Newspaper article The Florida Times Union

Music of the '80S Is Back, and Not All Bad Decade Produced Prince, Police

Newspaper article The Florida Times Union

Music of the '80S Is Back, and Not All Bad Decade Produced Prince, Police

Article excerpt

Finish this sentence. The Eighties were a decade of: A.) Funny

haircuts and cheesy videos. B.) Philosophy 101 students with

synthesizers pretending to social relevance. C.) Business as

usual for pop-culture.

If you answered C, you're on the right track. Sure, the

upcoming VH1 series 8 Days of 80s, airing Aug 17-24, trots out

some of the decade's ripest musical targets: John Cafferty and

the Beaver Brown Band; Flock of Seagulls; MC Hammer.

But were the '80s really that bad?

Well, no. Certainly there was Sigue Sigue Sputnik, Milli

Vanilli, and hair metal, but there was also U2, Prince, Bruce

Springsteen, Elvis Costello, Public Enemy, Madonna, Michael

Jackson and the Police. That's not to mention Pat Benatar,

R.E.M., Talking Heads, Run-DMC, Living Colour, The Smiths, Bad

Brains, De La Soul, Van Halen and Anita Baker.

So why do we remember the '80s as being so, well, ugh?

Part of it has to do with the fragmentation of the musical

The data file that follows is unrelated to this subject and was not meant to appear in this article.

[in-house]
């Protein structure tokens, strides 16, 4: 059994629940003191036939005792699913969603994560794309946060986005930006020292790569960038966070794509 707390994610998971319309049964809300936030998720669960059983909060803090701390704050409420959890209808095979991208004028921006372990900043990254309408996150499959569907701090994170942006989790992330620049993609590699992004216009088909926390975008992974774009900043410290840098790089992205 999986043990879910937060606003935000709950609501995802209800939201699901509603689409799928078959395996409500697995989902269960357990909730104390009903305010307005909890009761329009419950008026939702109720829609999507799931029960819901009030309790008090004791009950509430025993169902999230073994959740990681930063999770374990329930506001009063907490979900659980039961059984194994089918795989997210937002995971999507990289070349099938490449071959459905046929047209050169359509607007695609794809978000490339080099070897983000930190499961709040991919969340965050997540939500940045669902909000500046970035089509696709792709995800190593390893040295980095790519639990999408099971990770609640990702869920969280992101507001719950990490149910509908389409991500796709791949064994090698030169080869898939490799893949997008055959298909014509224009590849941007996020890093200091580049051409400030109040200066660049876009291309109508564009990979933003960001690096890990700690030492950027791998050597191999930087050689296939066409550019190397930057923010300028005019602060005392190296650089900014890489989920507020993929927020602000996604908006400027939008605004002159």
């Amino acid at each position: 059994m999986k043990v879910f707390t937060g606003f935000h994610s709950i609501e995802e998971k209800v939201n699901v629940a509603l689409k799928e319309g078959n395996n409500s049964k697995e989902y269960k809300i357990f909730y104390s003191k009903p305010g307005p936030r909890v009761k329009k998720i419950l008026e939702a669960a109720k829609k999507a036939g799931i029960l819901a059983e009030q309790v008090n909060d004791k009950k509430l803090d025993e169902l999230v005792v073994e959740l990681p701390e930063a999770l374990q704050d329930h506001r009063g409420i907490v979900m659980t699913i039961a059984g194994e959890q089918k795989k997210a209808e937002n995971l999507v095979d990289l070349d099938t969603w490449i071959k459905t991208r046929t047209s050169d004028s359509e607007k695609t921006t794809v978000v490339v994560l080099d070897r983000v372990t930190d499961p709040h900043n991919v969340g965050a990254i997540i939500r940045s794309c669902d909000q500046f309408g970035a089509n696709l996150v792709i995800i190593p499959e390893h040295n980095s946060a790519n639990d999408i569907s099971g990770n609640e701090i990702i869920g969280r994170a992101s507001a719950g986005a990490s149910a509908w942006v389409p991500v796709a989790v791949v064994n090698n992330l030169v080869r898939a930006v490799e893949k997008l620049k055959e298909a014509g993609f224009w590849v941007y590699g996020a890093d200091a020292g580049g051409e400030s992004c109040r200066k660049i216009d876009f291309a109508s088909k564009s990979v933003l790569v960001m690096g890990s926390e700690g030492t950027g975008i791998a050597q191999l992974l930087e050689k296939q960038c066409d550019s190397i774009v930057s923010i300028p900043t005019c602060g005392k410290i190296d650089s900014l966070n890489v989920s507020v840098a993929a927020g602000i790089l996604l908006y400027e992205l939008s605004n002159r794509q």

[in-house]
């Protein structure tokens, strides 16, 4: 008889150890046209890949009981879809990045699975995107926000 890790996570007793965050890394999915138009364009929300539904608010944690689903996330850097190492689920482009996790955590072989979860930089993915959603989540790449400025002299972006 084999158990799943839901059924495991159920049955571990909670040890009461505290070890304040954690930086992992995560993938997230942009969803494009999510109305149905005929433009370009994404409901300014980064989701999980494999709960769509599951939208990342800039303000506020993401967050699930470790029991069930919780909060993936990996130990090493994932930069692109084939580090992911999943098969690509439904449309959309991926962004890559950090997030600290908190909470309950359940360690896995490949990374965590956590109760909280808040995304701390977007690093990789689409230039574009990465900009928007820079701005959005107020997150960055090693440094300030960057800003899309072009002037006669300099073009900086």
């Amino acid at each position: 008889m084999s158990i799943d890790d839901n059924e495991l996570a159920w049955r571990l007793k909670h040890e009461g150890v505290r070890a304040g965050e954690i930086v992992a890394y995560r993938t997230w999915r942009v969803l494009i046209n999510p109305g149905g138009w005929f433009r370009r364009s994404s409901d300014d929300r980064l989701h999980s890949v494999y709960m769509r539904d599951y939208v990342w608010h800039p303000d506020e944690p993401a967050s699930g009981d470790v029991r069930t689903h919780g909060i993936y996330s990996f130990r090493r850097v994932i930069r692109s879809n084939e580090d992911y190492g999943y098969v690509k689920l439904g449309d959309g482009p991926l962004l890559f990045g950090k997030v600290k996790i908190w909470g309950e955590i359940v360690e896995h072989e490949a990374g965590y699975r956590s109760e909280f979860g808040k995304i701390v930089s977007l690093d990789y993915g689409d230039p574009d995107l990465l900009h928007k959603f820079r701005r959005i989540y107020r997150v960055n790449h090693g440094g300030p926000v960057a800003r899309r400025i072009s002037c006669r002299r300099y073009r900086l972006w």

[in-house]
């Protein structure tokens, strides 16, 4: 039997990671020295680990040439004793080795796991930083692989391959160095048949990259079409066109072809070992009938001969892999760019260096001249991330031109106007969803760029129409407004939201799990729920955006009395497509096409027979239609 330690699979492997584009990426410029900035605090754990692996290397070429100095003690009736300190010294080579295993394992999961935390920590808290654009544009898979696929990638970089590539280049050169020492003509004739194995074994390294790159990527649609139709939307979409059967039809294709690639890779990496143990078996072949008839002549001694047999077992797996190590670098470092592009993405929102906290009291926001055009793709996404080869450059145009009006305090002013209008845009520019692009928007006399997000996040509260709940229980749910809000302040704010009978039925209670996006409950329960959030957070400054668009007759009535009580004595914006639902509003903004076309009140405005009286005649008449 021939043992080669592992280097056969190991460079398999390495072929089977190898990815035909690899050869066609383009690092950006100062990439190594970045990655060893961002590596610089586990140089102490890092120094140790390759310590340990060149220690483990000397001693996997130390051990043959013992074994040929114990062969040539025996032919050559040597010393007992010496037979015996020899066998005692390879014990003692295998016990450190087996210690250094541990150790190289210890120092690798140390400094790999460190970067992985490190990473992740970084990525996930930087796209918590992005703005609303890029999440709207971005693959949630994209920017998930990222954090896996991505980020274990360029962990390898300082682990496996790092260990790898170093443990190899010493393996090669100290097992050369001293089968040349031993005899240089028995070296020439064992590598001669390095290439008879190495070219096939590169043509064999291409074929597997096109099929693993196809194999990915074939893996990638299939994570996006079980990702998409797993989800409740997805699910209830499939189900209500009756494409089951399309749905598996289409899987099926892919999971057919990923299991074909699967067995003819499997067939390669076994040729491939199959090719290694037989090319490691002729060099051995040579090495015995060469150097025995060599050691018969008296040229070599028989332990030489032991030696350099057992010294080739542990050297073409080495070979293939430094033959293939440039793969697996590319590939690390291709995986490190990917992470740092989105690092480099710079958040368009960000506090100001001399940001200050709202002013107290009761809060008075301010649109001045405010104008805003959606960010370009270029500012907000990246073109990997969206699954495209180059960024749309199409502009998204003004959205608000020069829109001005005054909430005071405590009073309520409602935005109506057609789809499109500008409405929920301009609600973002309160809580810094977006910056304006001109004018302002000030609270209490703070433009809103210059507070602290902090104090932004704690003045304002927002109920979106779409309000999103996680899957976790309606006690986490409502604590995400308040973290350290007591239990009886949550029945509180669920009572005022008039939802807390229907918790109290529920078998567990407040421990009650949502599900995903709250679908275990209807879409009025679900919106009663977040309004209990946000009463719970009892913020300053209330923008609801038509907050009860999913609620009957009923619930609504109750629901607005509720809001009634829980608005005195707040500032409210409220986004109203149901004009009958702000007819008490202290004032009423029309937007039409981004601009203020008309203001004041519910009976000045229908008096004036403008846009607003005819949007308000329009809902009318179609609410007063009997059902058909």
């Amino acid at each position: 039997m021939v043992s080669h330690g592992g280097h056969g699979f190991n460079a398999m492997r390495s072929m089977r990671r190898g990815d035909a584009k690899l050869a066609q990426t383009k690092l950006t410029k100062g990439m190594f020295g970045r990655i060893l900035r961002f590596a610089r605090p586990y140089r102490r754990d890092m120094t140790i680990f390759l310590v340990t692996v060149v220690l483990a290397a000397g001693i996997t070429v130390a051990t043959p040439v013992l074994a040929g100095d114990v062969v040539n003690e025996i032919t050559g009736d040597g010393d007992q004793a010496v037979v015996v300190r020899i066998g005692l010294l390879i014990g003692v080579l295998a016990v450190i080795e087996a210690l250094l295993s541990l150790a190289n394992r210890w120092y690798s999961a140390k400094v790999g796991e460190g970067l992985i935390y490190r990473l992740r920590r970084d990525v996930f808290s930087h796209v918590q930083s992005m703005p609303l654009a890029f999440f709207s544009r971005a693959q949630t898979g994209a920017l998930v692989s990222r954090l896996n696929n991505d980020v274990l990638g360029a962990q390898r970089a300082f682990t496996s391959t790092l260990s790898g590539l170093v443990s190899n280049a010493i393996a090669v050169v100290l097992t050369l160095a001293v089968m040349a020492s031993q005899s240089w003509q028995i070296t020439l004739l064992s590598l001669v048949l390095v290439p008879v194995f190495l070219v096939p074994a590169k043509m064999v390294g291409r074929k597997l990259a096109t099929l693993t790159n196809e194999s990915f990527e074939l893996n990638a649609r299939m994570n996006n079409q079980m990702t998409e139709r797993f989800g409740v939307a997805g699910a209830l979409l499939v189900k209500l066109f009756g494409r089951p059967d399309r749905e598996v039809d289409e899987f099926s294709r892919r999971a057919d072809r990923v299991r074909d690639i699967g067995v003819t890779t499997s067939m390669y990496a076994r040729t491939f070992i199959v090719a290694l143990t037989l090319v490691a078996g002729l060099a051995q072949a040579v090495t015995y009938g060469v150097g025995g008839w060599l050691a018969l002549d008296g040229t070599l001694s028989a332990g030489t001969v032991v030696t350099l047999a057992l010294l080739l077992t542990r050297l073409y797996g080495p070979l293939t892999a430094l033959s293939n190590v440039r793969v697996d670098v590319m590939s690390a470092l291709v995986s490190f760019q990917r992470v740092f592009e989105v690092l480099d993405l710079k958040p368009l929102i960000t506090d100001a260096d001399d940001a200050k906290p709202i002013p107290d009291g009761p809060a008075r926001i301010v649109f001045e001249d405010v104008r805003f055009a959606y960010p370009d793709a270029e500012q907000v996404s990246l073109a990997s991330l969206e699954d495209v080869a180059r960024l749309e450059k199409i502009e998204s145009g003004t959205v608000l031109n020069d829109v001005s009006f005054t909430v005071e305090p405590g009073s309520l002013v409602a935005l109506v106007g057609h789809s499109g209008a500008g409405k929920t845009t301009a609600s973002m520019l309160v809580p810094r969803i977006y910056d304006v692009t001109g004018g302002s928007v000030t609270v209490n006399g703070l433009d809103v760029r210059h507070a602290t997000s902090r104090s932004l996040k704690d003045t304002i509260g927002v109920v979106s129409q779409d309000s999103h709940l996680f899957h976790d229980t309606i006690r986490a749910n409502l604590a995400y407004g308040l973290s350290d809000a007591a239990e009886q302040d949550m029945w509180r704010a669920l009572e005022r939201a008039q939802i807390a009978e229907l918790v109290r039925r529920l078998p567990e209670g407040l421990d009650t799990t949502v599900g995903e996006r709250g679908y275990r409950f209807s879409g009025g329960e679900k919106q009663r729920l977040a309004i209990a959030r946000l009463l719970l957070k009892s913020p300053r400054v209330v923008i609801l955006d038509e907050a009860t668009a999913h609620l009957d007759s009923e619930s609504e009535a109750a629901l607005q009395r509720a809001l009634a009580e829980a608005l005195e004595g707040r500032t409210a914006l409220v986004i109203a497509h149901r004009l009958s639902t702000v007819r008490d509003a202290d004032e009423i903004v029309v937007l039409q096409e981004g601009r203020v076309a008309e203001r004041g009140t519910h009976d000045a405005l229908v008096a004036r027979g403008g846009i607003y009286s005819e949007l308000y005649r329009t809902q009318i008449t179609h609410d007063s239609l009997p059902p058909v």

landscape, said David McLees, vice president of Rhino Records.

There was not much fan overlap between, say, Twisted Sister and

Culture Club, even though one might swear Dee Snider and Boy

George shopped at the same clothing store. The result is most

people remember a lot of things about the '80s they didn't like.

Rap especially, like rock before it, drove a wedge between

musical factions.

"Hip-hop has defined the musical aesthetic for this

generation," said Bob Doerschuk, editor of Musician magazine.

"But a lot of people thought rap was noise. But you have to

remember that people thought that about Jimi Hendrix, too."

There also was the rise of the video culture, with MTV taking

the place of radio as the place to break bands. That's why the

upcoming VH1 special, and Rhino's discs based on VH1's The Big

80s series, deal largely with artists who had a presence on

video, such as Men Without Hats, Toni Basil, Nena.

For many, video's dominance represented the ultimate triumph of

style over substance. But that isn't entirely accurate,

Doerschuk said. The visual element has always been important in

pop music; video just drove that point home. …

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